Sorting passengers into groups will increase security by focusing greater resources on high-risk passengers about whom little is known, while simultaneously reducing the “hassle factor” for all other travelers. According to a Delta Airlines survey, nearly 25 percent of their frequent flyers have cited the hassle factor as a reason for not flying since Sept. 11, 2001 . Similarly, a Business Travel Coalition survey found more than half of the business travelers who have reduced air travel by more than 25 percent since the attacks cited airport security delays and hassles as the primary reason for the reduction. TSA’s current plan to encrypt boarding passes with color-coded security levels will only aggravate the hassle factor at airports because it directs everyone, regardless of risk, to the same security checkpoints. In contrast, the Reason plan scrutinizes all travelers, but expedites the process for Registered Travelers with biometric identification. In effect, this also shortens the regular screening lines while allowing TSA to concentrate attention and resources on a smaller, select group of passengers. Using the Reason model, TSA would be able to devote more manpower and advanced technical equipment, such as backscatter X-ray machines, to the small group of high-risk travelers.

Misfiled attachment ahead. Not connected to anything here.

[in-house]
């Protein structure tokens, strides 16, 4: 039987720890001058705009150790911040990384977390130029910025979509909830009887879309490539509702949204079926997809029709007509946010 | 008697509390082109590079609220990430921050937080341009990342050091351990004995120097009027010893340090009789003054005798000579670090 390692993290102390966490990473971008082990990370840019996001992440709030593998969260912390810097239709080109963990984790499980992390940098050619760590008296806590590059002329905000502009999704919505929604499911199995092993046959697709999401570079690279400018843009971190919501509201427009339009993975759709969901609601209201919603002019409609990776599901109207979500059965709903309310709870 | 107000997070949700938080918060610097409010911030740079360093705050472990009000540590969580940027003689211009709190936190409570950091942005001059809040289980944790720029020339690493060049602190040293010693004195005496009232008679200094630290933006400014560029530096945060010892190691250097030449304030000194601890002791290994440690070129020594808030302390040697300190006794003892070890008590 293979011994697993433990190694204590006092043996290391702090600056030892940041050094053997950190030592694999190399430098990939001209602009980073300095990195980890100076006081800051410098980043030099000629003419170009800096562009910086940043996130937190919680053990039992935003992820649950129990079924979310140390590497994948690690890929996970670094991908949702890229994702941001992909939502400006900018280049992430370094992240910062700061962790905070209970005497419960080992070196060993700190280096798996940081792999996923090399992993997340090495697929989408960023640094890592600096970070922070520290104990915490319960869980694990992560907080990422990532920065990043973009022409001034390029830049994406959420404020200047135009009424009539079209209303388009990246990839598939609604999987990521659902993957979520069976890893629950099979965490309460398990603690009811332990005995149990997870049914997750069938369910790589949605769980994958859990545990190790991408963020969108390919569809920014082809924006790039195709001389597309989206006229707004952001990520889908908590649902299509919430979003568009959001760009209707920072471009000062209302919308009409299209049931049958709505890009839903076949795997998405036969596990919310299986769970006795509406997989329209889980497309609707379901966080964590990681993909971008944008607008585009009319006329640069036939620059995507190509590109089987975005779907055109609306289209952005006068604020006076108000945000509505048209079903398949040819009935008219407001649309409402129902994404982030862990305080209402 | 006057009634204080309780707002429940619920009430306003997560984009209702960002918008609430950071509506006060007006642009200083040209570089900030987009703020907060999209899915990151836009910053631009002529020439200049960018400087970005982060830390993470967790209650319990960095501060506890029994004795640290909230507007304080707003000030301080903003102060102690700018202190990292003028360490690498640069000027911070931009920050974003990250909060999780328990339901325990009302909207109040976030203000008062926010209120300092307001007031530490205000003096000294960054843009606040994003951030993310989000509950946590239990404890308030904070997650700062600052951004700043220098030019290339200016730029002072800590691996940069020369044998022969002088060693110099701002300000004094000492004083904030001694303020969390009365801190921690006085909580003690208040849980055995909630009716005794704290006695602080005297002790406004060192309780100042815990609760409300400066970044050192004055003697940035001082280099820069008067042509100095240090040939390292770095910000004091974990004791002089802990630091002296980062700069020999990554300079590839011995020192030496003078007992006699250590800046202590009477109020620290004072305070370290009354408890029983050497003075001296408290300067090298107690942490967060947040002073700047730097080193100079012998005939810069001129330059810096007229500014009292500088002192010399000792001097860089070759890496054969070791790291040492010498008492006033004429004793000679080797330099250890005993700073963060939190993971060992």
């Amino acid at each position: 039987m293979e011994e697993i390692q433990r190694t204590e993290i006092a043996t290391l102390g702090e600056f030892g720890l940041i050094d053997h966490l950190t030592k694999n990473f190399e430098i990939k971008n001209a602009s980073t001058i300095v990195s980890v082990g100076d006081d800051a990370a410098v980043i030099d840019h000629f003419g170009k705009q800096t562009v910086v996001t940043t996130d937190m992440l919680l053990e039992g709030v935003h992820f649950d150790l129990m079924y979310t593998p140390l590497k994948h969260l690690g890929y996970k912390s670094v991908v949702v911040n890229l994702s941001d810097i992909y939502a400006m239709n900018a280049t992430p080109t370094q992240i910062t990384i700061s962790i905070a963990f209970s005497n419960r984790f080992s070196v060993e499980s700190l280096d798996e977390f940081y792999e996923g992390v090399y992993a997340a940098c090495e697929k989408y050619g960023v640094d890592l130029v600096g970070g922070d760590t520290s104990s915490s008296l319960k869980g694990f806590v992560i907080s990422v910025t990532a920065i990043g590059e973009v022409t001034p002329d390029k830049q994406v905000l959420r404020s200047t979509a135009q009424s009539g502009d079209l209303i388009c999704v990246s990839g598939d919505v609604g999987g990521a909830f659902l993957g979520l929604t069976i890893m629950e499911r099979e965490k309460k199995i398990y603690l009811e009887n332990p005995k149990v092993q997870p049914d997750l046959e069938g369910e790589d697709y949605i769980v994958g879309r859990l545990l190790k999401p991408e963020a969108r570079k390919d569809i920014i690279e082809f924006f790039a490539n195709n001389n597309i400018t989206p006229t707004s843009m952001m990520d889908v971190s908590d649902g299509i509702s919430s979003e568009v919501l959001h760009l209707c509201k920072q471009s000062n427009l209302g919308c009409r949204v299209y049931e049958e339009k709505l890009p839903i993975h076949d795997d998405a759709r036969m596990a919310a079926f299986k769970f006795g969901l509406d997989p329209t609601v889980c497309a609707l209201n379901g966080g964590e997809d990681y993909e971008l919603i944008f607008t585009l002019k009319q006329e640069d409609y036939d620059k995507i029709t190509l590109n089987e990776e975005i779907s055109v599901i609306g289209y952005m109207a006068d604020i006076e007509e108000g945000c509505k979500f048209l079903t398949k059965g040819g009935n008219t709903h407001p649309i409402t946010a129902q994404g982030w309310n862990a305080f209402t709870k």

The Reason plan also closes a gaping hole in our current security system – carry-on luggage. TSA scans all checked baggage for explosives, but curiously ignores the possibility that a high-risk passenger’s carry-on luggage might contain explosives. Instead of scanning carry-on luggage with standard X-ray machines, the Reason plan requires that explosive detection machines scan the carry-on luggage of high-risk passengers.